According to a study in Molecular Biology and Evolution, the Vikings never left Northwest England - up to 50 percent of the DNA they found in men had Scandinavian ancestry.
The 100 men in the study were primarily from the Wirral in Merseyside and West Lancashire and their surnames were in existence as far back as medieval times. Results revealed that 50 percent of their DNA have Norse origins.
Stephen Harding, Professor of Physical Biochemistry at the University of Nottingham said, “DNA on the male Y-chromosome is passed along the paternal line from generation to generation with very little change, providing a powerful probe into ancestry. So a man’s Y-chromosome type is a marker to his paternal past. The method is most powerful when populations rather than individuals are compared with each other. We can also take advantage of the fact that surnames are also passed along the paternal generations. Using tax and other records the team selected volunteers who possess a surname present in the region prior to 1600. This gets round the problems of large population movements that have occurred since the Industrial revolution in places like Merseyside.”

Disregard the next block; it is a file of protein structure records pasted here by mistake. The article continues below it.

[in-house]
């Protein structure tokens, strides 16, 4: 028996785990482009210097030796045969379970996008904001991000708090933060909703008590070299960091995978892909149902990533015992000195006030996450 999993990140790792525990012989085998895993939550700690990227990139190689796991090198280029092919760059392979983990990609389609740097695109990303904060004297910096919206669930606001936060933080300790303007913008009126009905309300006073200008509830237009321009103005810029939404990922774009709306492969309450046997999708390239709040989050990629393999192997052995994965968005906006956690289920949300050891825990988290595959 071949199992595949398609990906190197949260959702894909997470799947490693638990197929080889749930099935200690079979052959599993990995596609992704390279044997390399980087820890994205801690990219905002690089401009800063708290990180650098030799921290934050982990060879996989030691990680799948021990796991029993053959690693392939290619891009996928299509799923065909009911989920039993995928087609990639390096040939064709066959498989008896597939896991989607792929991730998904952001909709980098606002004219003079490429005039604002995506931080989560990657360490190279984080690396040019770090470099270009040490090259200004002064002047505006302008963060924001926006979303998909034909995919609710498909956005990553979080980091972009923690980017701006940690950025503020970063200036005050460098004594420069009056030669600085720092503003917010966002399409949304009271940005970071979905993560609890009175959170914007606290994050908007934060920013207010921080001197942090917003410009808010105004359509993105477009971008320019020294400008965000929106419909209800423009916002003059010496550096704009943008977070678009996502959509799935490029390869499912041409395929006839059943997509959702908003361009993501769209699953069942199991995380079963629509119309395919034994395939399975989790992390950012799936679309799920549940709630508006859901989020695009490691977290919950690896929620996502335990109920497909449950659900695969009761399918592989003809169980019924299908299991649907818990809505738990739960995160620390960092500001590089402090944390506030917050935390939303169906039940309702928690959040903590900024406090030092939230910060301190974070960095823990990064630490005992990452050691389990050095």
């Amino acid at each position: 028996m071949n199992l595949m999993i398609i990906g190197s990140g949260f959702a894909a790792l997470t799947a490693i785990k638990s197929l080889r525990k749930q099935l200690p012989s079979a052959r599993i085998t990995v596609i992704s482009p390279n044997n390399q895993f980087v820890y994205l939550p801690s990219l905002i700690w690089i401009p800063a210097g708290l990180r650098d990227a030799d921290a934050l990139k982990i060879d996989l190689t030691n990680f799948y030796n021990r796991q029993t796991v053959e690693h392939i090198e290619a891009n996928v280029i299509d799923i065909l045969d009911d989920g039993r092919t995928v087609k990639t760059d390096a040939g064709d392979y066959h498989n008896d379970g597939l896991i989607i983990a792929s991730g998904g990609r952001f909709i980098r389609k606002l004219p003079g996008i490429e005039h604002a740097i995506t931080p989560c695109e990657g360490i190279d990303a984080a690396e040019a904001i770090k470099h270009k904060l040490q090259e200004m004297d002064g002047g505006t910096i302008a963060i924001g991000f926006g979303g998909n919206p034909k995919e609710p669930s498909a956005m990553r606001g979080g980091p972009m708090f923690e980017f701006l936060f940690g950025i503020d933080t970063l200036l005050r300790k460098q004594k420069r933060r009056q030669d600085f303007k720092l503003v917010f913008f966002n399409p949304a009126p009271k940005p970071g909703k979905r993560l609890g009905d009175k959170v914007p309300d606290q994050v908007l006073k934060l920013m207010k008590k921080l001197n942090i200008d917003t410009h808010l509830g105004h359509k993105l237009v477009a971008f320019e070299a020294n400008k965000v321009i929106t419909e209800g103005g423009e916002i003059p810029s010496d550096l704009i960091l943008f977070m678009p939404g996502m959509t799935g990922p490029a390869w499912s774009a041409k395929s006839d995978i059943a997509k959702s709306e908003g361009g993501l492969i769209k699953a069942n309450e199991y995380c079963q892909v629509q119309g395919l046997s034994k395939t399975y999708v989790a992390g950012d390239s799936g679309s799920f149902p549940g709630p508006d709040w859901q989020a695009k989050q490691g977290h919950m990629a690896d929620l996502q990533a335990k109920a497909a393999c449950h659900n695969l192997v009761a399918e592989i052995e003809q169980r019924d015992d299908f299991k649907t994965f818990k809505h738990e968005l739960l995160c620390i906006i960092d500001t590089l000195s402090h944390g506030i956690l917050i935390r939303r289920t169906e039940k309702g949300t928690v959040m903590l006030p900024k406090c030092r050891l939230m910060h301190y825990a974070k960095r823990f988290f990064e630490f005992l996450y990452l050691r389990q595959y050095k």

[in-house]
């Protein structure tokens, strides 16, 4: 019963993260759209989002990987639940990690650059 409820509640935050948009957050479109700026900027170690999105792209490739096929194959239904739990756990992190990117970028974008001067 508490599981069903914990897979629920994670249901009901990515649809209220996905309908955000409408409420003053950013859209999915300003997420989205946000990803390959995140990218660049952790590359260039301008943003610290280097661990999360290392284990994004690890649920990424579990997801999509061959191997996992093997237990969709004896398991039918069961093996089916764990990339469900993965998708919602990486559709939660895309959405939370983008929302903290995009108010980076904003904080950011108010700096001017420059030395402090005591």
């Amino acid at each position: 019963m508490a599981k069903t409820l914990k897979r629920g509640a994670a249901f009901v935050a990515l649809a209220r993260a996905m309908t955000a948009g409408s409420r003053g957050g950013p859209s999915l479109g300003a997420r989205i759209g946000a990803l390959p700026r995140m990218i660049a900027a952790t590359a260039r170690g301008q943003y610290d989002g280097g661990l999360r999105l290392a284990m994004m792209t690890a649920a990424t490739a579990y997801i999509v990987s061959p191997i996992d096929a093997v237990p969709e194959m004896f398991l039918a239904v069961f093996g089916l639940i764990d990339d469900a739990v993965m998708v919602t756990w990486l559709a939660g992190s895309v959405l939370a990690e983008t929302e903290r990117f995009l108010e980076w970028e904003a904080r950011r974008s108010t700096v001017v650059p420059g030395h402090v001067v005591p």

After their expulsion from Dublin in 902AD the Wirral Vikings, initially led by the Norwegian Viking INGIMUND, landed in their boats along the north Wirral coastline. Place names still reflect the North West’s Viking past. Aigburth, Formby, Crosby, Toxteth, Croxteth are all Viking names — even the football team Tranmere is Viking. Thingwall is the name of a Viking parliament or assembly (Thingvellir in Iceland) and the only two in England are both in the North West — one in Wirral and one in Liverpool.
The paper can be viewed at http://mbe.oxfordjournals.org/cgi/reprint/25/2/301
The collaborative study, by The University of Nottingham, the University of Leicester and University College London, was funded by the Wellcome Trust and a prestigious Watson-Crick DNA anniversary award from the Biotechnology and Biological Sciences Research Council (BBSRC), and led by the University of Nottingham’s Professor Stephen Harding and Professor Judith Jesch and the University of Leicester’s Professor Mark Jobling.